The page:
The Master’s degree in Business Administration (MBA), a certification now more than a century old, is the most popular master’s degree, according to data from the National Center for Education Statistics.
At the end of the 2014-2015 school year, 185,222 master’s degrees in business were conferred, equal to nearly one-quarter of all master’s-level degrees granted that year. For comparison, the second-most popular master’s degree—education—resulted in 146,561 graduates.
The trend in the number of education degrees lagging behind business degrees is a relatively new theme. Prior to the 2010-2011 school year, education consistently took the lead. But the past six years have seen even greater emphasis on the importance of the MBA. It’s become the most successful degree over the past half-century, Fortune reported, and for good reason.
Companies seek out MBA grads
Demand for MBA holders always seems to be rising. According to the 2016 Corporate Recruiters Survey Report, 88 percent of corporate recruiter respondents said they plan to hire MBA graduates in 20163. In 2015, 80 percent of respondents actually did hire recent MBA grads.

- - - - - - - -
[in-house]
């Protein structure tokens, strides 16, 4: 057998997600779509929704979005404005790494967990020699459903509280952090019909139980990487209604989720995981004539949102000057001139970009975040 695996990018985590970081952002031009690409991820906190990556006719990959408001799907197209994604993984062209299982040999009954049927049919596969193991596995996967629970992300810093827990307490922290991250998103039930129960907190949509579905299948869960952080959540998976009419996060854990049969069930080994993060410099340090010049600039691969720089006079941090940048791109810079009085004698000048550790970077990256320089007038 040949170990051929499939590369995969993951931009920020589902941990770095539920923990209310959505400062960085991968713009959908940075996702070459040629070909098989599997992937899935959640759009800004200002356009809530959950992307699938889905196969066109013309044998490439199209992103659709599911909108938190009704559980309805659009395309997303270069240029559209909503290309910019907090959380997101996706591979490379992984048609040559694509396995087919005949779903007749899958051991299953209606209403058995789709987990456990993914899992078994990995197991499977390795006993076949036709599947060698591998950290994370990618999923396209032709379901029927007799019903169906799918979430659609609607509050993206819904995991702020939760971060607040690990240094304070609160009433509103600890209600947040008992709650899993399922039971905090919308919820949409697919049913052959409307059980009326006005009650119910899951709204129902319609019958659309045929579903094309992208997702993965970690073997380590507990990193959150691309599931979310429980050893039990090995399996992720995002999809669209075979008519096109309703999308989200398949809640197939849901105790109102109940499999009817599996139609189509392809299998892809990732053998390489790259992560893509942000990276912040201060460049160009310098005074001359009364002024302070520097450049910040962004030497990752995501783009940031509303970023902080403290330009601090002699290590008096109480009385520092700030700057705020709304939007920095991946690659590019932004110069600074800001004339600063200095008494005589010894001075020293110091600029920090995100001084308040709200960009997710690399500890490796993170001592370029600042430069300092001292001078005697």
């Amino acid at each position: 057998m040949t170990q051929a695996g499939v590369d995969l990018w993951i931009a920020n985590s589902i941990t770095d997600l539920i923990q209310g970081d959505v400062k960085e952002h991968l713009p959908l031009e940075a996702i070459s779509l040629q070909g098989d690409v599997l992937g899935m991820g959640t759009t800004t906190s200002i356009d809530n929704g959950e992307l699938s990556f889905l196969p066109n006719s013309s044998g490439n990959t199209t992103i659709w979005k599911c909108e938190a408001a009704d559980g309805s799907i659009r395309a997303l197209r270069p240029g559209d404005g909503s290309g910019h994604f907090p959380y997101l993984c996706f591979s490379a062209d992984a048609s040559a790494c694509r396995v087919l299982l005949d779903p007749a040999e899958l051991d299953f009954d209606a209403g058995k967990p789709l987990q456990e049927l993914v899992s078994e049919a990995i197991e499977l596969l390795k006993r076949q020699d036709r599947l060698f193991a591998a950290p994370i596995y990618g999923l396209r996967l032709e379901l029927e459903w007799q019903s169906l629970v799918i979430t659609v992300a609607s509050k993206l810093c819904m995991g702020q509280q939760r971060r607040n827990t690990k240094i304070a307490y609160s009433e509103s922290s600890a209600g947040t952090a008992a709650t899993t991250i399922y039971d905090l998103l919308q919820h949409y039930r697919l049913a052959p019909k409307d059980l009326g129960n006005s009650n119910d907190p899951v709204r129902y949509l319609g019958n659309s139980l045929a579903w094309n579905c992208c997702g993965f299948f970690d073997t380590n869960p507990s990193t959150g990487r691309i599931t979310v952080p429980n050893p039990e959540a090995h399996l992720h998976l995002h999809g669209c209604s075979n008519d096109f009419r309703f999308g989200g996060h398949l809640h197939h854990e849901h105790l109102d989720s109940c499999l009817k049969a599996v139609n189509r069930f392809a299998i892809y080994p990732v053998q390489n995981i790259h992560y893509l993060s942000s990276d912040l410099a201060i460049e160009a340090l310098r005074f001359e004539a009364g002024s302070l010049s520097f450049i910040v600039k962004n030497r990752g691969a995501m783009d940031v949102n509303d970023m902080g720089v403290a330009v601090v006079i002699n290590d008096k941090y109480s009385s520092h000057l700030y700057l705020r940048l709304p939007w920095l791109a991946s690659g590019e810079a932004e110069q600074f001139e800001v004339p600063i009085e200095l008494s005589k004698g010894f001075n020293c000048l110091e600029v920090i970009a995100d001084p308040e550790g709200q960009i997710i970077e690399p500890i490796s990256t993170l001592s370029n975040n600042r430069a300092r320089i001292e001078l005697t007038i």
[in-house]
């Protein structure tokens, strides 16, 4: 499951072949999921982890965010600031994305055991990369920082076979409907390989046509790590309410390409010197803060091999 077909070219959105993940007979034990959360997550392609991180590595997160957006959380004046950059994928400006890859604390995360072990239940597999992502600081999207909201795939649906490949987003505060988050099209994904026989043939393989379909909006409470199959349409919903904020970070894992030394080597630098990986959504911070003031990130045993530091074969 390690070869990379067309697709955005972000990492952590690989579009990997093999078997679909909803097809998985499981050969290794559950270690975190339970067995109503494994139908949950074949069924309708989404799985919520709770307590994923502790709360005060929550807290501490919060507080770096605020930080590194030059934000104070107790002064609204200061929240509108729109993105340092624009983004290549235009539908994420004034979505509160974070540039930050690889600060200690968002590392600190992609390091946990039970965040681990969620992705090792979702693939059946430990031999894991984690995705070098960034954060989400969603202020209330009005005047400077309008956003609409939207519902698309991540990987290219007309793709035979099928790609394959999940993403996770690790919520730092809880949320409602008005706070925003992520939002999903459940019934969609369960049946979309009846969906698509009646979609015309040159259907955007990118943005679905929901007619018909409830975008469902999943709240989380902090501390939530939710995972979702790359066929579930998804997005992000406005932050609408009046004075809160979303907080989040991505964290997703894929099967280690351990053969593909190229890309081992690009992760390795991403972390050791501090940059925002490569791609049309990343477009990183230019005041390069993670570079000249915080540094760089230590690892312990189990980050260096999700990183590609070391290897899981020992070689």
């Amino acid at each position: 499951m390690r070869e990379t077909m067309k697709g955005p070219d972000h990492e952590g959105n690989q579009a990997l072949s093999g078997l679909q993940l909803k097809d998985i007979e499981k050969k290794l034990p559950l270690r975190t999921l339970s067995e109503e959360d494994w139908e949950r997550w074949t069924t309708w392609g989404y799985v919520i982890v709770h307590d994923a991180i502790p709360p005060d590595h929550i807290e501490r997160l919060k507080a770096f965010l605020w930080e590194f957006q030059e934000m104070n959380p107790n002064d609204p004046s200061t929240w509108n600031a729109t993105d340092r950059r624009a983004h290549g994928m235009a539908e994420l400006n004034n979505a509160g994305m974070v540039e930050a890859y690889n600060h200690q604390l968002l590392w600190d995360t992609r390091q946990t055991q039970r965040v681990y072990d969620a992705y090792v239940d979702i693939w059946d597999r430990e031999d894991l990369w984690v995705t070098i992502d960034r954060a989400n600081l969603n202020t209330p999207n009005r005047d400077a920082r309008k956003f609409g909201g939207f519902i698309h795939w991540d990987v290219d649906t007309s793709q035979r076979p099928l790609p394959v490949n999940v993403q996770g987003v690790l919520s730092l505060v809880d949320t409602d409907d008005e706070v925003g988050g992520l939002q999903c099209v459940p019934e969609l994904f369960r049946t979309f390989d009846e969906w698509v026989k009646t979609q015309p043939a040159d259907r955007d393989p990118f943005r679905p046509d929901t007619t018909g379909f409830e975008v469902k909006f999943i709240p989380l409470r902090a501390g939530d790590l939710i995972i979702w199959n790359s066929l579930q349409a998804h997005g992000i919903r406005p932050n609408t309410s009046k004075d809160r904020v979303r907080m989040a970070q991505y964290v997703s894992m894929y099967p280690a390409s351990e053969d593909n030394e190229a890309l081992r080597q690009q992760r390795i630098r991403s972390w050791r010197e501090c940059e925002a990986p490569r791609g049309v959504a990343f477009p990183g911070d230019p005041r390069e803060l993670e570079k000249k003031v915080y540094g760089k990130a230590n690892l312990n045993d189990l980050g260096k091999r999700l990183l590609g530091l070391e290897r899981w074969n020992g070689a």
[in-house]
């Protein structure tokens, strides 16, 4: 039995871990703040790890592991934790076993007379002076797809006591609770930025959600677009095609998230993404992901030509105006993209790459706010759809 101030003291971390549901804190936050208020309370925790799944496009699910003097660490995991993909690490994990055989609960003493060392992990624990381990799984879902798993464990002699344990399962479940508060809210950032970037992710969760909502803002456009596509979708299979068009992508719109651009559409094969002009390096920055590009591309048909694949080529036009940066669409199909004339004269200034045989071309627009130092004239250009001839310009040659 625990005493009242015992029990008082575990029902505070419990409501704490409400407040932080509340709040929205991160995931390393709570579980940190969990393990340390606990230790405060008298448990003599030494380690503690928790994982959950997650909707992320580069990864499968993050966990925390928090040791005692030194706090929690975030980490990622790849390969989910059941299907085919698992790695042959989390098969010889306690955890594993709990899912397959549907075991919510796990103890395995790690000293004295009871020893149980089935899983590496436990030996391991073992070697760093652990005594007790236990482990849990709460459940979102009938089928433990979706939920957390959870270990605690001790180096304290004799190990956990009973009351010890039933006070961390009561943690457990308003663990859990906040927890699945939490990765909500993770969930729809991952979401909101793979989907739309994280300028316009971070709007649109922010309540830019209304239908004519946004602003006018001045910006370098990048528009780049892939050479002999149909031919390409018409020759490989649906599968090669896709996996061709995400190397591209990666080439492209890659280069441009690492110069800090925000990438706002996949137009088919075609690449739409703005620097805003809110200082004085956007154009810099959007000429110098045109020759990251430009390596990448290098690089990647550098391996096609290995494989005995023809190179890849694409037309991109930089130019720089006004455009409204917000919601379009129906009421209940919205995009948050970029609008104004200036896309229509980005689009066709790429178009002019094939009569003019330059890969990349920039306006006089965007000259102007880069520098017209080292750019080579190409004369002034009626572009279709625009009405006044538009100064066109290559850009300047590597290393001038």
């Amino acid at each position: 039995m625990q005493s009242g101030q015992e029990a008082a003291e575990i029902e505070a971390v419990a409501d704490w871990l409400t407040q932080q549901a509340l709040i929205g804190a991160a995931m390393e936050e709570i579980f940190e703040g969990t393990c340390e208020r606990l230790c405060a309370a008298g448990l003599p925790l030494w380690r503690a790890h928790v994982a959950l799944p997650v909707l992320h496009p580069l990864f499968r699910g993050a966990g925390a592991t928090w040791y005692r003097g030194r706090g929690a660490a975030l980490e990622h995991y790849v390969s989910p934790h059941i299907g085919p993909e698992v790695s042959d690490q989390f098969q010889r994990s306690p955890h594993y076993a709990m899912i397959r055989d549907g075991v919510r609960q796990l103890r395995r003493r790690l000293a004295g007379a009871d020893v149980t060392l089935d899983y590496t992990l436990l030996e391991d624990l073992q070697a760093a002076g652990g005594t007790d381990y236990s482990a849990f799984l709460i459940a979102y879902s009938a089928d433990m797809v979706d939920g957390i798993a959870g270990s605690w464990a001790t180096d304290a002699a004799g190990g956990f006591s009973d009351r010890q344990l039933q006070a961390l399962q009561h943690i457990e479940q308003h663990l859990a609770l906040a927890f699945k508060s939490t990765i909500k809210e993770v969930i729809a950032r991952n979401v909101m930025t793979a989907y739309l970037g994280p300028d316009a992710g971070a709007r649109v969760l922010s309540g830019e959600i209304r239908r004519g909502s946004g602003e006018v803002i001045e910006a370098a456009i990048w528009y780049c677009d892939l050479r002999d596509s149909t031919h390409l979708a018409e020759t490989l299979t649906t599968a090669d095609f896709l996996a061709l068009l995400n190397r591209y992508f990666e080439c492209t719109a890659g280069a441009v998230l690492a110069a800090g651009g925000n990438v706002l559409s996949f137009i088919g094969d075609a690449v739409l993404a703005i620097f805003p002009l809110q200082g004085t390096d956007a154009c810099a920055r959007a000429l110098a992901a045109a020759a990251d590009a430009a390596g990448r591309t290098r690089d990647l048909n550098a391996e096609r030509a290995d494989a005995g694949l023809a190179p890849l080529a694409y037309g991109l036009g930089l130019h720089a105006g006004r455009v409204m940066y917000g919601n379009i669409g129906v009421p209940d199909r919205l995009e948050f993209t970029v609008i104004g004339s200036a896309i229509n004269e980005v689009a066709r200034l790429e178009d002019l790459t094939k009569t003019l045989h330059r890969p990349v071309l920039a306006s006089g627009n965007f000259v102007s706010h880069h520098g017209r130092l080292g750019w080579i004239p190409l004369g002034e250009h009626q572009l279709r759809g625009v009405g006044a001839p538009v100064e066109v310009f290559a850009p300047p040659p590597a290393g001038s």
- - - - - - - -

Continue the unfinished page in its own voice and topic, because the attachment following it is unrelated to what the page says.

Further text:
In addition to having more doors open to MBA holders, the survey also found that the typical recent graduate may be in for a sizeable salary. Respondents said they planned to give new hires who have MBAs a median base salary of $105,000. This compares to 2015’s actual median base salary of $100,000.
Online job board company Monster reported that many postings on its site include the “MBA preferred” criterion. What many employers are looking for is a unique way of thinking and a specific skillset, Leslie Zurburg, human resources manager at Williams-Sonoma, told Monster.